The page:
As the buses carrying European finance ministers left for a gala dinner in the Latvian capital on Friday night, one of the party hung back at the hotel and then wandered off alone into the dusk. Greece's Yanis Varoufakis had other dinner plans, he said, after a bruising first day of meetings in Riga that underlined his isolation as he tries to avert national bankruptcy. While other ministers were feted by their entourages with food and warm clothing during the meeting in Riga, Varoufakis was seen alone at almost every turn, eschewing aides or any security detail. "He is completely isolated," a senior euro zone official told Reuters on condition of anonymity.
UBS's (UBSG.VX) chairman said a default by Greece is seen by the International Monetary Fund as "systemically controllable" and he believed it would have a negligible impact on the Swiss bank itself, according to a newspaper interview published on Saturday. Euro zone finance ministers told Greece on Friday that its leftist government would get no more aid until it agreed a complete economic reform plan. In an interview with Neue Zuercher Zeitung, the chairman of Zurich-based UBS, Axel Weber, addressed the alternative if euro zone and Greek officials fail to reach an agreement. "I've just come from a meeting of the International Monetary Fund.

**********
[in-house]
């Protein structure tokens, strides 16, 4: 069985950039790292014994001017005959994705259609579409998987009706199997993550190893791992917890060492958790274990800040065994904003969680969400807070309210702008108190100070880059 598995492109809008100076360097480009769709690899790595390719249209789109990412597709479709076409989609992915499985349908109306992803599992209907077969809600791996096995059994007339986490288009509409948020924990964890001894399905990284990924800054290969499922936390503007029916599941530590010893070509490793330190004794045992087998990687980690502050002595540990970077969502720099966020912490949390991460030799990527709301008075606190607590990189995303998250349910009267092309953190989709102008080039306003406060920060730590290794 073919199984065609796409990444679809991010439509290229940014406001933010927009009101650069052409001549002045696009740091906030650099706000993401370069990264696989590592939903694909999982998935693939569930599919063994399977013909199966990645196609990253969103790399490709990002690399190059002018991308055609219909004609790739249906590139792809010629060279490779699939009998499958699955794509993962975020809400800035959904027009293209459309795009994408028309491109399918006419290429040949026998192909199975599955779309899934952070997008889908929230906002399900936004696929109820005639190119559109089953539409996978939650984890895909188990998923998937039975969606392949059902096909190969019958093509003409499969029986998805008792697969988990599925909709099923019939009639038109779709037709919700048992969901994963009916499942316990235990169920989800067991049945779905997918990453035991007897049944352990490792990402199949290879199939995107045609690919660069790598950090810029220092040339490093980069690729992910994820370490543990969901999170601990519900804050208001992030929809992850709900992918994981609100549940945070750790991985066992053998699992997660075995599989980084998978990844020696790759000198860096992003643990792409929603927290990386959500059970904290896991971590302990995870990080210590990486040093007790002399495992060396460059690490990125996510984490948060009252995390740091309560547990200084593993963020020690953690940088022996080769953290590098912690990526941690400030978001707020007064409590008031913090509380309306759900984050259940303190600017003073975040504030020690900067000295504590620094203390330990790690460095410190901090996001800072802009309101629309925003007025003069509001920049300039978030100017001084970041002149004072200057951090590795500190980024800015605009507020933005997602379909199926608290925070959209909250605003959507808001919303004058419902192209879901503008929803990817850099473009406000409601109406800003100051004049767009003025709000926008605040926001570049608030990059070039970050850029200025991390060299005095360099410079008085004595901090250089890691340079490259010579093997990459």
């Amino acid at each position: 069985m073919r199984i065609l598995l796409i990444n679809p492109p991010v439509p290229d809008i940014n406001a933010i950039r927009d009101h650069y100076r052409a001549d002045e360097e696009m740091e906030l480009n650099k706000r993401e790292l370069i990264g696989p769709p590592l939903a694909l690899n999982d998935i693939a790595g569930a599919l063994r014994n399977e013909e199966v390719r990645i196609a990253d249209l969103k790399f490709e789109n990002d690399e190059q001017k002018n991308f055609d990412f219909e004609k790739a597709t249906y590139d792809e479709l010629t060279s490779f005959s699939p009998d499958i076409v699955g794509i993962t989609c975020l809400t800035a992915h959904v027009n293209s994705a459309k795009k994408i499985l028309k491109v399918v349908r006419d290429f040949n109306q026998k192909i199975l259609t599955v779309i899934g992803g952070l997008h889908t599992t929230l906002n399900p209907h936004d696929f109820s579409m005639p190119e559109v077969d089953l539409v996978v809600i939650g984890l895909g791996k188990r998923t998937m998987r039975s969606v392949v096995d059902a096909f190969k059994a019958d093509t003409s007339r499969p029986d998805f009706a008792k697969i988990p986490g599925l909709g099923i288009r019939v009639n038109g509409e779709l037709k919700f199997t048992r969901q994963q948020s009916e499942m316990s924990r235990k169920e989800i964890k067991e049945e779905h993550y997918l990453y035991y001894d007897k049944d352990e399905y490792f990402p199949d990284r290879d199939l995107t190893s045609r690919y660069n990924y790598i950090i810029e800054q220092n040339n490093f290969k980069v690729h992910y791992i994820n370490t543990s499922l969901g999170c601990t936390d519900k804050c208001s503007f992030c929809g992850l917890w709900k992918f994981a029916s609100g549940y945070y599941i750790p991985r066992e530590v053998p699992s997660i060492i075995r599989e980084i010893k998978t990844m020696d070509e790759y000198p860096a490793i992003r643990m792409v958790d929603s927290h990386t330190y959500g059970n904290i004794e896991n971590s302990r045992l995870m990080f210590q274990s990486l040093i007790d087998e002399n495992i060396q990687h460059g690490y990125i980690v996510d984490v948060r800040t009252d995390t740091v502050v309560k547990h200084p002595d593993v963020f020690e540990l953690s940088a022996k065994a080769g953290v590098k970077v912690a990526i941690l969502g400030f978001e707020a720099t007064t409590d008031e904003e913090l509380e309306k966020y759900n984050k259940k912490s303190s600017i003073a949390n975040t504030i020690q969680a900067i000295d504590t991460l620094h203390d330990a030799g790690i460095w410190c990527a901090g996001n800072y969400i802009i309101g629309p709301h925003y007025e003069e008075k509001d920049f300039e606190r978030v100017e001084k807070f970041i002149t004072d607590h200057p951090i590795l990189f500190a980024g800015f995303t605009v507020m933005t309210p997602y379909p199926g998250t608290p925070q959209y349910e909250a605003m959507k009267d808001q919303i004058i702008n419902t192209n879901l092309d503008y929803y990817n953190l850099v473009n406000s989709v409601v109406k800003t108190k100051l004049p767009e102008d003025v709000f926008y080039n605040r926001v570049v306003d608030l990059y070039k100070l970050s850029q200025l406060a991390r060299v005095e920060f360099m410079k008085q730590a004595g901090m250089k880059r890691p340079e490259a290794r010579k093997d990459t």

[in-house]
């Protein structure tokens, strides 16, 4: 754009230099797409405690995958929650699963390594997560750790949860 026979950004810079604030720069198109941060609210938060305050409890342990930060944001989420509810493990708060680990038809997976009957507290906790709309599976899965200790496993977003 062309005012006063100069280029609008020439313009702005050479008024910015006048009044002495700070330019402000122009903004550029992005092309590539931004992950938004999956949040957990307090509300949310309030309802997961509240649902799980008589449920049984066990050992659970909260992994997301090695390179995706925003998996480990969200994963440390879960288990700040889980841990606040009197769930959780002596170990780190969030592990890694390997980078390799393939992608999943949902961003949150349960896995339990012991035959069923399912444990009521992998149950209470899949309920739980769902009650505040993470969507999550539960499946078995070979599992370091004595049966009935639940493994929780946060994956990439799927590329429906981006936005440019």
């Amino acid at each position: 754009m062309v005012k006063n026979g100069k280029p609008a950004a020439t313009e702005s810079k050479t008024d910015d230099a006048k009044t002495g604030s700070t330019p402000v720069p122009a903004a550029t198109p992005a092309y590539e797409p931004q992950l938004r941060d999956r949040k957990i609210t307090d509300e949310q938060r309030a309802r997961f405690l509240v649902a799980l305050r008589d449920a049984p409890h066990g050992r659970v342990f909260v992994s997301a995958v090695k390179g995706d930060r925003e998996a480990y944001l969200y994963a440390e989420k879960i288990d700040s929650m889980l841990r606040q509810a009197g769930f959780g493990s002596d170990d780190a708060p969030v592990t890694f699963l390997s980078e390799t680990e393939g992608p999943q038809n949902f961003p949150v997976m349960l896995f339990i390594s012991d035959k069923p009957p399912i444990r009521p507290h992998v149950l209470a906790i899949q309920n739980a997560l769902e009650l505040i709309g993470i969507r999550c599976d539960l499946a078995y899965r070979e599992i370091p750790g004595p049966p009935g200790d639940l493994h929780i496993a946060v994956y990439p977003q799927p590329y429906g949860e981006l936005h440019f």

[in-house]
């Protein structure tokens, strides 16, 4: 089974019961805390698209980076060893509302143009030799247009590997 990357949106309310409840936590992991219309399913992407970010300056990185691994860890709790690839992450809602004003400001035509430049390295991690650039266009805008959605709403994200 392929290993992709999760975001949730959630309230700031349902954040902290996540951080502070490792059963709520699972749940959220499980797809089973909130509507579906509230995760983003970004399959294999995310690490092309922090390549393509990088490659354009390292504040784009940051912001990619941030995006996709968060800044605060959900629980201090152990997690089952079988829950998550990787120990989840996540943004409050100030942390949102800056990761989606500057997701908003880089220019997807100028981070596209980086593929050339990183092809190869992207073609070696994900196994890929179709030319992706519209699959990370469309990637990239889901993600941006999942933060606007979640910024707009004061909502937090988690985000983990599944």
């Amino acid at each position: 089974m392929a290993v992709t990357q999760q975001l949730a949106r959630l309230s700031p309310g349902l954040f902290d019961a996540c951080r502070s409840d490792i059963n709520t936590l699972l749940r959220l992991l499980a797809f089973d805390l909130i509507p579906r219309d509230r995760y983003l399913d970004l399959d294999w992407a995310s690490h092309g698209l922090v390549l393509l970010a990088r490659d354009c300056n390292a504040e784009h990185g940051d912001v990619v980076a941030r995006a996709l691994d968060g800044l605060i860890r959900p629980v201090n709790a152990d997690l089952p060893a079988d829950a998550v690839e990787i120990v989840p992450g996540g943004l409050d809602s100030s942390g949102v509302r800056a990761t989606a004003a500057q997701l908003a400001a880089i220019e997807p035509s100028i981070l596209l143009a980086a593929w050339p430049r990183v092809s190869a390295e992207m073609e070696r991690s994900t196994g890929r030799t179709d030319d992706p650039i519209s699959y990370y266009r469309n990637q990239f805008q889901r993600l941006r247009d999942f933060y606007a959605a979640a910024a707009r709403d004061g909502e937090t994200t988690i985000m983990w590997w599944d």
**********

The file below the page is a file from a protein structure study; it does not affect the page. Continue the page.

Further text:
The collapse of the deal opens the door for other possible offers for Time Warner Cable, but also casts heightened regulatory risk on merger activity in the U.S. cable industry, which has been rapidly consolidating in the face of competition from satellite TV and Web-based services. Comcast had argued the merger would bring faster service and better video services to more Americans. Charter Communications Inc lost out on a bid for Time Warner Cable last year, and Charter's controlling shareholder, Liberty Media Corp, had since indicated continuing interest. Time Warner Cable shares last traded at $152.52, up 2.5 percent on the day.